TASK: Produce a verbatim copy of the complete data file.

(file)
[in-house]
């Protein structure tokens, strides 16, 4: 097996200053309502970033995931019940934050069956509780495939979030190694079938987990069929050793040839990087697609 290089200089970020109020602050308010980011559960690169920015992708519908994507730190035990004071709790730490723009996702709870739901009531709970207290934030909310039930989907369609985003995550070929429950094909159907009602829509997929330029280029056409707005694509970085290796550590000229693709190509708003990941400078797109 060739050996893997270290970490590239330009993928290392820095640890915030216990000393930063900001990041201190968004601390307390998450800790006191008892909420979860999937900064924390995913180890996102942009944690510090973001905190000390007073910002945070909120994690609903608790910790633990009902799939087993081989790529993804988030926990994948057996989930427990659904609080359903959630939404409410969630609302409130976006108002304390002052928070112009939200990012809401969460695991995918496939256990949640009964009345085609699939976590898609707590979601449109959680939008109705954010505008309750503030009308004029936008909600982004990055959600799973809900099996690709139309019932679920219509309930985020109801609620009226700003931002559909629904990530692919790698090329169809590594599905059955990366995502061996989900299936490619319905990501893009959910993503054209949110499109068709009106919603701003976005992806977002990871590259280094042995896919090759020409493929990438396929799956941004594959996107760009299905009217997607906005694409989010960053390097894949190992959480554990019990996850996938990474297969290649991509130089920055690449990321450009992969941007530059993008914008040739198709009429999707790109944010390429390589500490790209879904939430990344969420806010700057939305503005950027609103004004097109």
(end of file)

[in-house]
């Protein structure tokens, strides 16, 4: 097996200053309502970033995931019940934050069956509780495939979030190694079938987990069929050793040839990087697609 290089200089970020109020602050308010980011559960690169920015992708519908994507730190035990004071709790730490723009996702709870739901009531709970207290934030909310039930989907369609985003995550070929429950094909159907009602829509997929330029280029056409707005694509970085290796550590000229693709190509708003990941400078797109 060739050996893997270290970490590239330009993928290392820095640890915030216990000393930063900001990041201190968004601390307390998450800790006191008892909420979860999937900064924390995913180890996102942009944690510090973001905190000390007073910002945070909120994690609903608790910790633990009902799939087993081989790529993804988030926990994948057996989930427990659904609080359903959630939404409410969630609302409130976006108002304390002052928070112009939200990012809401969460695991995918496939256990949640009964009345085609699939976590898609707590979601449109959680939008109705954010505008309750503030009308004029936008909600982004990055959600799973809900099996690709139309019932679920219509309930985020109801609620009226700003931002559909629904990530692919790698090329169809590594599905059955990366995502061996989900299936490619319905990501893009959910993503054209949110499109068709009106919603701003976005992806977002990871590259280094042995896919090759020409493929990438396929799956941004594959996107760009299905009217997607906005694409989010960053390097894949190992959480554990019990996850996938990474297969290649991509130089920055690449990321450009992969941007530059993008914008040739198709009429999707790109944010390429390589500490790209879904939430990344969420806010700057939305503005950027609103004004097109």